The dinner bell at our livestock pens goes unused. But don’t worry; the animals at Purdon Groves aren’t going hungry. It’s just that they are so attuned to the sound of Houston walking toward the feed bins that they start trotting, running, waddling or flying in that direction without the need for a bell.
In addition to our household pets, we currently have two livestock guardian dogs (LGDs) - our beloved Samson, a Great Pyrenees rescue and Roe, our son and daughter-in-law’s Border Collie / Leonberger mix. Then there are three donkeys - Daphne, Ollie and Effie. Pru is our sheep that thinks she’s a donkey. Three Kunekune pigs - Nigel, Lucy and Nikki - call our farm home. Tom the turkey, six ducks, two geese and nine chickens round out our livestock.
Samson and Roe are the first animals fed each day. They’re both nocturnal and are just coming off the night shift when we humans start stirring. As I feed Sammy, I always thank him for taking such good care of us overnight.
Later, Houston feeds the other animals. You can imagine how loud it gets at mealtime. (If you can’t, I’m happy to send you the audio.) The pigs are the loudest, making a guttural sound that doesn’t sound at all like the oink-oink described by Old MacDonald, when they see Houston heading their way with the bucket of feed. Still, they don’t seem to mind when Tom hops over the fence to join them for meals. If you stop by their pen during the day, they’ll lift up their heads and smile at you, hoping for a tasty treat of kitchen scraps such as apple cores and carrot and banana peels.
If the donkeys and Pru aren’t already at the pens, they make their way there, with Pru in the lead. Our newest donkey, Effie, is still getting acclimated to all the activity and stands back a little. We’re making sure to give her some apples or carrots at other times of the day.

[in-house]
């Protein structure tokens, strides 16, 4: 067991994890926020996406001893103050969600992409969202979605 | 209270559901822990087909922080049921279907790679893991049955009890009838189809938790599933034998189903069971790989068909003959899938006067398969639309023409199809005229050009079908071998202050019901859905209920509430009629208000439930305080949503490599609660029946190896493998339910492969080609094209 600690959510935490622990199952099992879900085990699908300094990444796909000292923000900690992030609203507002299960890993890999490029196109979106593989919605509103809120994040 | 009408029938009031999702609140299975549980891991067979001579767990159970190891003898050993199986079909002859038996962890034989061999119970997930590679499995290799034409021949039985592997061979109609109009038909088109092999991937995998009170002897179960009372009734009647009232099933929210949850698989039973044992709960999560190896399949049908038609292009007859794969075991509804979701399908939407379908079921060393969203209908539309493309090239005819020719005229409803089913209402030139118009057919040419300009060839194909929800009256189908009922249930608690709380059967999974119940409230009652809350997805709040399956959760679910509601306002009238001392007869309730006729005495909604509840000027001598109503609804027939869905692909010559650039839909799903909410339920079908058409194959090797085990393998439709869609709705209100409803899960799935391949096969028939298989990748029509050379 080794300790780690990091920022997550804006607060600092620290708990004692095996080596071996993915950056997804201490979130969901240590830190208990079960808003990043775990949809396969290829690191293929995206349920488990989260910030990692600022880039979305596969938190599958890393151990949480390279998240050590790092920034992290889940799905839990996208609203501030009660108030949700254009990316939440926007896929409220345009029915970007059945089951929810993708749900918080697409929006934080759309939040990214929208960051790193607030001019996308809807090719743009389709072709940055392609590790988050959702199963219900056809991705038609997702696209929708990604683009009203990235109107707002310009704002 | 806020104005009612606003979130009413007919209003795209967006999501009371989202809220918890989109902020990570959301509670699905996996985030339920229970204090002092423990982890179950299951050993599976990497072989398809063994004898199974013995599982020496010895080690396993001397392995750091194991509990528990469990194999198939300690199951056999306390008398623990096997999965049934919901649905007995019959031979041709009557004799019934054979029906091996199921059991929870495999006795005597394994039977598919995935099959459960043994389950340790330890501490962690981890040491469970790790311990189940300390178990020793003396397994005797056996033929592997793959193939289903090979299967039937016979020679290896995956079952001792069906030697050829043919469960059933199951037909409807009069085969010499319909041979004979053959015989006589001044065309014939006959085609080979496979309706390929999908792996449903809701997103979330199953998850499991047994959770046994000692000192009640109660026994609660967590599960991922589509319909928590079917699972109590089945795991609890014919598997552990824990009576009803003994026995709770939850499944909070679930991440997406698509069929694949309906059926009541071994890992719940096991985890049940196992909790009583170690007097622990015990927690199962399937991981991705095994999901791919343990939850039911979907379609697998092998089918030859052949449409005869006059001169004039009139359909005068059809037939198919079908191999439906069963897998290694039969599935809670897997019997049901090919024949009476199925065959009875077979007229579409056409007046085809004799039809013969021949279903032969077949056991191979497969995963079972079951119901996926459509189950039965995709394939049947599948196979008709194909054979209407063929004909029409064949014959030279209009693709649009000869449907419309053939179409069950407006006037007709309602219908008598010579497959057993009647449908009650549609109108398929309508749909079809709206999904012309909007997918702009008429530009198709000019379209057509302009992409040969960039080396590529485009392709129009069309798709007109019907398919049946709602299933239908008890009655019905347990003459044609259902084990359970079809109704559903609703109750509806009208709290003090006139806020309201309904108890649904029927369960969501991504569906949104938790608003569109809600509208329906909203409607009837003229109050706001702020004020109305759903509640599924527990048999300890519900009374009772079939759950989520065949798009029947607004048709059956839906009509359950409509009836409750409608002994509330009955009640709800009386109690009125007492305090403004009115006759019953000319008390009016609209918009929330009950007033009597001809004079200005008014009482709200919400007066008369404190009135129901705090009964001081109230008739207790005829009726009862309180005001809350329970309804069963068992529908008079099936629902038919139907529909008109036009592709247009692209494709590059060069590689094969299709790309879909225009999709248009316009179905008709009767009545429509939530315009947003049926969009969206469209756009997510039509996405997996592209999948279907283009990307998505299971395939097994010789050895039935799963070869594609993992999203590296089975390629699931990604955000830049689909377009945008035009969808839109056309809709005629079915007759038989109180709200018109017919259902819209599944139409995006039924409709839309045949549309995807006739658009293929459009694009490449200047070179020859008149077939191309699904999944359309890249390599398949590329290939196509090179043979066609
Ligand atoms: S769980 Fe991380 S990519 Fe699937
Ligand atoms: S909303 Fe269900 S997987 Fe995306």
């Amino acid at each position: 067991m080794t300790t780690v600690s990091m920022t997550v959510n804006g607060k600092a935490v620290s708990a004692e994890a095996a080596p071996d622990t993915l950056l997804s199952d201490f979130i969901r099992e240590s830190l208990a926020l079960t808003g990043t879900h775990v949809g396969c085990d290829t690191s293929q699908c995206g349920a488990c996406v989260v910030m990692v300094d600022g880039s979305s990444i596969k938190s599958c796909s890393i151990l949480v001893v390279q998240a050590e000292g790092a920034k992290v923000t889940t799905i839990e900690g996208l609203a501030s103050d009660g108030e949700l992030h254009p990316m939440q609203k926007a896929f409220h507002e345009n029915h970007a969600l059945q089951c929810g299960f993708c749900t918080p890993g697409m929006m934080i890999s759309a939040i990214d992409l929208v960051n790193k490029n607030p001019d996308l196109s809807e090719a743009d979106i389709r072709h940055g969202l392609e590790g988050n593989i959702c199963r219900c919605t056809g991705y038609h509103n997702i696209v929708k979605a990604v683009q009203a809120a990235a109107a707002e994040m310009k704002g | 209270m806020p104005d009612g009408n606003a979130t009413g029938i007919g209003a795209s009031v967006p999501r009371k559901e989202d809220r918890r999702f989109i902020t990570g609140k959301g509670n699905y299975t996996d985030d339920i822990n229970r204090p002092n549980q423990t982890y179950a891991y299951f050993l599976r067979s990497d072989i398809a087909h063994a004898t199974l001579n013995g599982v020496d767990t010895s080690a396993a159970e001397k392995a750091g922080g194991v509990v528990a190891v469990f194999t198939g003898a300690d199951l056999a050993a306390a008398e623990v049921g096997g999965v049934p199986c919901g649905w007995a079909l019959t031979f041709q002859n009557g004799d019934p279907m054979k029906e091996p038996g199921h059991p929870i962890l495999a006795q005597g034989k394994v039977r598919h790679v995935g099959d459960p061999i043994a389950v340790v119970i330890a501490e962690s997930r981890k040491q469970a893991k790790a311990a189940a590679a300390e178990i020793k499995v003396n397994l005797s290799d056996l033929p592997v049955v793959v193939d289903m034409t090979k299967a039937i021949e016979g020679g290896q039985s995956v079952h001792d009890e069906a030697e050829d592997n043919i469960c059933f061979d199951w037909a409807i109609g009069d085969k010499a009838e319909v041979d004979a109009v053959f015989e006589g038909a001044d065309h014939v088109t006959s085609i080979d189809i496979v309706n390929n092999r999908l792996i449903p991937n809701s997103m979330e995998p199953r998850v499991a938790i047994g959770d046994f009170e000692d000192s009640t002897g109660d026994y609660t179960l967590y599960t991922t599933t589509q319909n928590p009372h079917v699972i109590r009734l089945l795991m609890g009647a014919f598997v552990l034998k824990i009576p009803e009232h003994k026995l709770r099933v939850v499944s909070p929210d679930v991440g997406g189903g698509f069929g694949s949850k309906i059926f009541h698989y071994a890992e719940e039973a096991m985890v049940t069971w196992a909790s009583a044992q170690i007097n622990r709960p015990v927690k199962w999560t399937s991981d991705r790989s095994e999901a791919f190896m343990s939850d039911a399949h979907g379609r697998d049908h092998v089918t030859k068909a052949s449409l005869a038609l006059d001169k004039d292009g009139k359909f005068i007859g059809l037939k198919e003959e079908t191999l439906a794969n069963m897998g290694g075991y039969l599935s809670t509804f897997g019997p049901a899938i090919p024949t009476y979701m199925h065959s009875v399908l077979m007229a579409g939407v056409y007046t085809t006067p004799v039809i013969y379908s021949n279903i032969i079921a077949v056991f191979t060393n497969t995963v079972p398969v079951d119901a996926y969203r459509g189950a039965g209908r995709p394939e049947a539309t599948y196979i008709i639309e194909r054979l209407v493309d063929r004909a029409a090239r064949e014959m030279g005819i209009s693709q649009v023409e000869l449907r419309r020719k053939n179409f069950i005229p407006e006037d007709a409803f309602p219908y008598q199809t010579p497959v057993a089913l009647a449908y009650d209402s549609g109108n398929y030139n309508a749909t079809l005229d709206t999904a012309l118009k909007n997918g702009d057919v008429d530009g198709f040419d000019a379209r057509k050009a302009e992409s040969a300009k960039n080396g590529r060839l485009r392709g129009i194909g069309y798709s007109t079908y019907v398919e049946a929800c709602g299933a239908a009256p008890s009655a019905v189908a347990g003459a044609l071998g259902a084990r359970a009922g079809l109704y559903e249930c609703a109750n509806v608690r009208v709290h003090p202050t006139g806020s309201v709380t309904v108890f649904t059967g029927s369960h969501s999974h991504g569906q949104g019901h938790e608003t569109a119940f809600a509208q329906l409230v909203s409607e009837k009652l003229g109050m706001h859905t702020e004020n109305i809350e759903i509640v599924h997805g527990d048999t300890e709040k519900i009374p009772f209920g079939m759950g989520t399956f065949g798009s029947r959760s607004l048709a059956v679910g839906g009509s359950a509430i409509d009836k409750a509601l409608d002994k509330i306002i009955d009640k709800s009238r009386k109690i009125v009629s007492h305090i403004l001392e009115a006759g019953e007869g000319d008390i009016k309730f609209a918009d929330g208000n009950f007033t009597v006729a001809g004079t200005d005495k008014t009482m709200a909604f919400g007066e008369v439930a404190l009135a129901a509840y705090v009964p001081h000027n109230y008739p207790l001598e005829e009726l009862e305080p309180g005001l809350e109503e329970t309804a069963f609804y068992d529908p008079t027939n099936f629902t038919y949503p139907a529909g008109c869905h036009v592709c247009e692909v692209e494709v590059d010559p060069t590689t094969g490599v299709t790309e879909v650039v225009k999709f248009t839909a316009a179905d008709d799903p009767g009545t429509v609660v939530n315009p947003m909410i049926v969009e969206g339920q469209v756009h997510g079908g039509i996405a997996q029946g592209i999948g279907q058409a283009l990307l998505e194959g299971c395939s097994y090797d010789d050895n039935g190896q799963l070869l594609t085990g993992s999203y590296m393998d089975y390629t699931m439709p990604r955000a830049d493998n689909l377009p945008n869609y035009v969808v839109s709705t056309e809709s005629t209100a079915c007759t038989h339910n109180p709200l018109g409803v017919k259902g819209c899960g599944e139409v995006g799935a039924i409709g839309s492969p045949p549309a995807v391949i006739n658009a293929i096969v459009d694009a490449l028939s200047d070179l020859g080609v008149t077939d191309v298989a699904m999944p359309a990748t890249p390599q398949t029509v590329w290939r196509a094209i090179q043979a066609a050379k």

The geese are the most insistent and funniest of our animals at mealtime. They honk and peck at the ground as if to say, feed me - put it right THERE. Not wanting to be outdone, the duck chorus is quite loud as well. The chickens, except for the three new hatchlings that still consider the coop home base, all gather around the feed bins too. Houston throws out some scratch for all of the fowl, but they get most of their nutrition from eating bugs and such all over the property’s 21 acres.
As we prepare to welcome guests at tonight’s farm to table dinner, I have to smile, grateful that none of them are likely to stampede the chef and the area where he’s cooking. I do expect all of us to enjoy a delicious meal - one that we’ve been anticipating for a while - and engaging conversation. In that way, maybe we’re not so different from the animals on our farm.
This piece first appeared in Sherry’s column, Finding Myself in a Small Town, in the September 24, 2022 online site of the Corsicana Daily Sun.